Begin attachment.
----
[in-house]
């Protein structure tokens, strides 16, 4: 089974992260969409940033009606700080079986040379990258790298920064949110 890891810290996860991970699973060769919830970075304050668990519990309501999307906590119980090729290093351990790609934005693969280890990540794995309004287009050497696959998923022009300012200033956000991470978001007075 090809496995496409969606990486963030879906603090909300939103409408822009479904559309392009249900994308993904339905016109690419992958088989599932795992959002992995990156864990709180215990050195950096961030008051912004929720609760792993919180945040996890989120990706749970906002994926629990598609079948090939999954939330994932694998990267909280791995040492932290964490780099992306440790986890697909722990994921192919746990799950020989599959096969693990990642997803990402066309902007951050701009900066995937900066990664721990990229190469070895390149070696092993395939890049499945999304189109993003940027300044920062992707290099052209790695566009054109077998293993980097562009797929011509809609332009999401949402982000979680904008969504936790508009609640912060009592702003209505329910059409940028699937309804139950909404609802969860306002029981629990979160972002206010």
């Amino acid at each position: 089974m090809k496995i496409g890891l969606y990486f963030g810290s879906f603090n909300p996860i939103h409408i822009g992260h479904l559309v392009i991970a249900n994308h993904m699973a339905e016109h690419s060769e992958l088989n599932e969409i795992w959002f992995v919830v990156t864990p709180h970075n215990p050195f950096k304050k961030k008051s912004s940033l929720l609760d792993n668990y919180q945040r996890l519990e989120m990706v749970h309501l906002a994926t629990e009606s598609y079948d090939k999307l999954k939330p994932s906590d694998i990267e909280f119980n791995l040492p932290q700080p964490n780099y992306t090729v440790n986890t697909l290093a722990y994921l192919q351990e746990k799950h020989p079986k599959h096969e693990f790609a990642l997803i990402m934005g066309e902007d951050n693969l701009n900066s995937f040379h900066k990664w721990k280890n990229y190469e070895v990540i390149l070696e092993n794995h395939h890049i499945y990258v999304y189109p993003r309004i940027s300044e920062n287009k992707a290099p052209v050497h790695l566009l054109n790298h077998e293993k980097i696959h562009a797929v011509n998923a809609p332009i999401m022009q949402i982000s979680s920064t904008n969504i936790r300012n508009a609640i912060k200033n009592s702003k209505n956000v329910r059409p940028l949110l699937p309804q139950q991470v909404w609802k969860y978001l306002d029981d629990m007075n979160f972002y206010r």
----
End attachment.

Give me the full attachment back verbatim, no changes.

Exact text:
[in-house]
């Protein structure tokens, strides 16, 4: 089974992260969409940033009606700080079986040379990258790298920064949110 890891810290996860991970699973060769919830970075304050668990519990309501999307906590119980090729290093351990790609934005693969280890990540794995309004287009050497696959998923022009300012200033956000991470978001007075 090809496995496409969606990486963030879906603090909300939103409408822009479904559309392009249900994308993904339905016109690419992958088989599932795992959002992995990156864990709180215990050195950096961030008051912004929720609760792993919180945040996890989120990706749970906002994926629990598609079948090939999954939330994932694998990267909280791995040492932290964490780099992306440790986890697909722990994921192919746990799950020989599959096969693990990642997803990402066309902007951050701009900066995937900066990664721990990229190469070895390149070696092993395939890049499945999304189109993003940027300044920062992707290099052209790695566009054109077998293993980097562009797929011509809609332009999401949402982000979680904008969504936790508009609640912060009592702003209505329910059409940028699937309804139950909404609802969860306002029981629990979160972002206010």
């Amino acid at each position: 089974m090809k496995i496409g890891l969606y990486f963030g810290s879906f603090n909300p996860i939103h409408i822009g992260h479904l559309v392009i991970a249900n994308h993904m699973a339905e016109h690419s060769e992958l088989n599932e969409i795992w959002f992995v919830v990156t864990p709180h970075n215990p050195f950096k304050k961030k008051s912004s940033l929720l609760d792993n668990y919180q945040r996890l519990e989120m990706v749970h309501l906002a994926t629990e009606s598609y079948d090939k999307l999954k939330p994932s906590d694998i990267e909280f119980n791995l040492p932290q700080p964490n780099y992306t090729v440790n986890t697909l290093a722990y994921l192919q351990e746990k799950h020989p079986k599959h096969e693990f790609a990642l997803i990402m934005g066309e902007d951050n693969l701009n900066s995937f040379h900066k990664w721990k280890n990229y190469e070895v990540i390149l070696e092993n794995h395939h890049i499945y990258v999304y189109p993003r309004i940027s300044e920062n287009k992707a290099p052209v050497h790695l566009l054109n790298h077998e293993k980097i696959h562009a797929v011509n998923a809609p332009i999401m022009q949402i982000s979680s920064t904008n969504i936790r300012n508009a609640i912060k200033n009592s702003k209505n956000v329910r059409p940028l949110l699937p309804q139950q991470v909404w609802k969860y978001l306002d029981d629990m007075n979160f972002y206010r």